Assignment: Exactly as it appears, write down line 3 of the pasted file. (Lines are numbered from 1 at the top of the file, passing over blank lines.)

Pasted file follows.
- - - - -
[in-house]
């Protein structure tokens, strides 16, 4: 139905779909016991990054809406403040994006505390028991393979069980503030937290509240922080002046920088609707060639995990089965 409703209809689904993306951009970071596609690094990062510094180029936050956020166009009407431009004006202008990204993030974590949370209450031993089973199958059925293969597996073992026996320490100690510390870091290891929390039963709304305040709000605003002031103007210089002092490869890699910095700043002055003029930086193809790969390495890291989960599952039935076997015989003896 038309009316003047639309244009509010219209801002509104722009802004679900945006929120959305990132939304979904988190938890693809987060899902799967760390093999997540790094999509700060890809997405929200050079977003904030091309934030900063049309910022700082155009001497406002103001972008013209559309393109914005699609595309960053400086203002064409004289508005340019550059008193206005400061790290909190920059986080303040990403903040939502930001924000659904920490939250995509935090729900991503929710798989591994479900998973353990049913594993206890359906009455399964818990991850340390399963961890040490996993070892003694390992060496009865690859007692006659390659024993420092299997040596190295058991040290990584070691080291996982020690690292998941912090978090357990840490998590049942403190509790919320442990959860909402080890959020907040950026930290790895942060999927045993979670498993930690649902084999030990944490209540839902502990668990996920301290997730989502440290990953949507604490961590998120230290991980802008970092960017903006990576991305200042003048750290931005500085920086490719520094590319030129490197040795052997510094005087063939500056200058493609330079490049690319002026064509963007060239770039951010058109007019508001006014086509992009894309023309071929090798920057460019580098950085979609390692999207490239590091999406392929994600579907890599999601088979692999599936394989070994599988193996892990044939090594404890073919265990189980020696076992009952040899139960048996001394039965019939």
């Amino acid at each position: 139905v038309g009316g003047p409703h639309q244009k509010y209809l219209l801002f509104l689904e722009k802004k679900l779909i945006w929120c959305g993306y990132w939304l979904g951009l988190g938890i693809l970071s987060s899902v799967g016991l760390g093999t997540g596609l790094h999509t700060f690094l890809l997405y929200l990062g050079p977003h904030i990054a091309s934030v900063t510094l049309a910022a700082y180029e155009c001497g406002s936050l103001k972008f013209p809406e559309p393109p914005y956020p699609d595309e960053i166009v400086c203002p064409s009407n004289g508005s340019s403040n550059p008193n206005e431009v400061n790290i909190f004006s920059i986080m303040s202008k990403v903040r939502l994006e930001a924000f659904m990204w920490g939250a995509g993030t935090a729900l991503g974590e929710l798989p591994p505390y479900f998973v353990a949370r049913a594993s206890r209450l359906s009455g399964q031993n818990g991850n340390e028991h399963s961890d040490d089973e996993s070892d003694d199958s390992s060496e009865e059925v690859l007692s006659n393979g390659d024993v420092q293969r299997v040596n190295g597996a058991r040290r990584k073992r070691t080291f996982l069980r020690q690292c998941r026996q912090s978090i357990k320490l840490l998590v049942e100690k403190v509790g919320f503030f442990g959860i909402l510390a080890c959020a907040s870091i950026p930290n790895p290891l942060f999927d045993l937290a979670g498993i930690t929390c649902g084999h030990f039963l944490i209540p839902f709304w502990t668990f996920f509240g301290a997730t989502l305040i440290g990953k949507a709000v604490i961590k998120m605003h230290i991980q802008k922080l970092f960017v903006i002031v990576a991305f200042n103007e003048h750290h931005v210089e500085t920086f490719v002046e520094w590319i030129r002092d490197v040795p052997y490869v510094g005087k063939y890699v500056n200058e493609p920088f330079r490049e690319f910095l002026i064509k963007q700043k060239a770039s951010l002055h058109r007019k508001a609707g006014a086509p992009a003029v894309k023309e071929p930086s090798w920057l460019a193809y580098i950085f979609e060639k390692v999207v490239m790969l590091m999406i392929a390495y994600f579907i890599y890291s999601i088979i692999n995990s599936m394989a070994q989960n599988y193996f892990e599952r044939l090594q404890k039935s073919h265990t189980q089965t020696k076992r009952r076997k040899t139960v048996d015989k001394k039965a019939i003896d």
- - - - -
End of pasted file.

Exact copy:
């Amino acid at each position: 139905v038309g009316g003047p409703h639309q244009k509010y209809l219209l801002f509104l689904e722009k802004k679900l779909i945006w929120c959305g993306y990132w939304l979904g951009l988190g938890i693809l970071s987060s899902v799967g016991l760390g093999t997540g596609l790094h999509t700060f690094l890809l997405y929200l990062g050079p977003h904030i990054a091309s934030v900063t510094l049309a910022a700082y180029e155009c001497g406002s936050l103001k972008f013209p809406e559309p393109p914005y956020p699609d595309e960053i166009v400086c203002p064409s009407n004289g508005s340019s403040n550059p008193n206005e431009v400061n790290i909190f004006s920059i986080m303040s202008k990403v903040r939502l994006e930001a924000f659904m990204w920490g939250a995509g993030t935090a729900l991503g974590e929710l798989p591994p505390y479900f998973v353990a949370r049913a594993s206890r209450l359906s009455g399964q031993n818990g991850n340390e028991h399963s961890d040490d089973e996993s070892d003694d199958s390992s060496e009865e059925v690859l007692s006659n393979g390659d024993v420092q293969r299997v040596n190295g597996a058991r040290r990584k073992r070691t080291f996982l069980r020690q690292c998941r026996q912090s978090i357990k320490l840490l998590v049942e100690k403190v509790g919320f503030f442990g959860i909402l510390a080890c959020a907040s870091i950026p930290n790895p290891l942060f999927d045993l937290a979670g498993i930690t929390c649902g084999h030990f039963l944490i209540p839902f709304w502990t668990f996920f509240g301290a997730t989502l305040i440290g990953k949507a709000v604490i961590k998120m605003h230290i991980q802008k922080l970092f960017v903006i002031v990576a991305f200042n103007e003048h750290h931005v210089e500085t920086f490719v002046e520094w590319i030129r002092d490197v040795p052997y490869v510094g005087k063939y890699v500056n200058e493609p920088f330079r490049e690319f910095l002026i064509k963007q700043k060239a770039s951010l002055h058109r007019k508001a609707g006014a086509p992009a003029v894309k023309e071929p930086s090798w920057l460019a193809y580098i950085f979609e060639k390692v999207v490239m790969l590091m999406i392929a390495y994600f579907i890599y890291s999601i088979i692999n995990s599936m394989a070994q989960n599988y193996f892990e599952r044939l090594q404890k039935s073919h265990t189980q089965t020696k076992r009952r076997k040899t139960v048996d015989k001394k039965a019939i003896d």